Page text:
Today's Image of Mars shows frosted ground in the Southern Hemisphere of Mars during late fall, as imaged by HiRISE. The frost in this image is primarily carbon dioxide frost that began to accumulate as average temperatures dropped. Most of the frost is carbon dioxide frost because the Martian atmosphere is primarily carbon dioxide, which condenses onto the surface, not like the nitrogen that makes up most of the Earth's atmosphere and remains vapor at all Earthly temperatures.
In this image the frost is blueish and primarily on south-facing slopes. The slopes facing north receive more sunlight so they contain less frost and appear red. During the winter months the frost will accumulate more heavily as the Sun becomes dimmer and less heat reaches Mars. Come spring the frost will sublimate until the next fall, and thus is the cycle on much of Mars.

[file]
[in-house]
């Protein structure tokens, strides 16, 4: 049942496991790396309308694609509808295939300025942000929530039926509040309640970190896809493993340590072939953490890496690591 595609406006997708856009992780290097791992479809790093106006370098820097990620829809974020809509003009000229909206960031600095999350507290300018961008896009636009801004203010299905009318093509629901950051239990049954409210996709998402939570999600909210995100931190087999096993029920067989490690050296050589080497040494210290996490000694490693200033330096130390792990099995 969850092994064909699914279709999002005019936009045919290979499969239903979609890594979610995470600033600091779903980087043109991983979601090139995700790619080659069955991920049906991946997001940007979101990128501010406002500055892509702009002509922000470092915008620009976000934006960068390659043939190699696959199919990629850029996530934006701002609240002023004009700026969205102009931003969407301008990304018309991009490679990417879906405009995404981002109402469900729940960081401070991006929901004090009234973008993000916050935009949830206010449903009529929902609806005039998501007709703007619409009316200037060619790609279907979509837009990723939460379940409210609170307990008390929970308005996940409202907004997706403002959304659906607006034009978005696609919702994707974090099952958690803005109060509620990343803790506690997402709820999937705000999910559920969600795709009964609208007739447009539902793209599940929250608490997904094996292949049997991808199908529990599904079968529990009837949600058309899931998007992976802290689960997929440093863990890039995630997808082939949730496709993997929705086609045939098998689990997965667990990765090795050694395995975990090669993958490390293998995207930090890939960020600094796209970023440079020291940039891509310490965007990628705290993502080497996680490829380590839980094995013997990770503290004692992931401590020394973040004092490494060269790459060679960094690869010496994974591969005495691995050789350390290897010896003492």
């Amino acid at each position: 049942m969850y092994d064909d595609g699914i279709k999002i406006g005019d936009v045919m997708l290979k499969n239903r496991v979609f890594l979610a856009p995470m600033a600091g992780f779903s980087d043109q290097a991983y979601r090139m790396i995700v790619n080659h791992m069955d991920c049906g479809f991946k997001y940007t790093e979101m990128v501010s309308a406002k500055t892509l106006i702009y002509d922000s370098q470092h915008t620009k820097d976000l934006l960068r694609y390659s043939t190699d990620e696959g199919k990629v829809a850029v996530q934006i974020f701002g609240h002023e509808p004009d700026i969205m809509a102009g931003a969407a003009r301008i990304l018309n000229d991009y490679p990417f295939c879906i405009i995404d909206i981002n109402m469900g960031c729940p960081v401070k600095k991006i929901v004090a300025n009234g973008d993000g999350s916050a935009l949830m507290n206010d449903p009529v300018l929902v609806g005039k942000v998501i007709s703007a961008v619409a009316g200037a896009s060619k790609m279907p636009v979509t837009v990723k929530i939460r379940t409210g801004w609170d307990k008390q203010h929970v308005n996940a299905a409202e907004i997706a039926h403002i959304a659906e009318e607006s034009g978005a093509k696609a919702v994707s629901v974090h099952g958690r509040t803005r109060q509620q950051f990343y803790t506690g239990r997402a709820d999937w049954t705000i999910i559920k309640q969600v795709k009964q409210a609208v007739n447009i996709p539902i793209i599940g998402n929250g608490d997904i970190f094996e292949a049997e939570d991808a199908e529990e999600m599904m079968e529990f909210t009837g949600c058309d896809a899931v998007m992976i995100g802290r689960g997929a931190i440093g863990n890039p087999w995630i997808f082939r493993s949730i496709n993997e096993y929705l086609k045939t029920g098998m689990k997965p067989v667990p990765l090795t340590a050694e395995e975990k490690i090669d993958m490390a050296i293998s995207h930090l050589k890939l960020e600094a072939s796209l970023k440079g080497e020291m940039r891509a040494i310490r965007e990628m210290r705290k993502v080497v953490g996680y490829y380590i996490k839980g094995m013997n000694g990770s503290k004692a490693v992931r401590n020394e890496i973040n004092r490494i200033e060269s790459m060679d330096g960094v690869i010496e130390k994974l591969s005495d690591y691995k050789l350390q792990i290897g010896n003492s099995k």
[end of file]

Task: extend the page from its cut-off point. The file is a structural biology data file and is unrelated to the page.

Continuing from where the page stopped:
Clicking on this image will take you to the original high resolution image from HiRISE. [See the HiRISE caption for this image]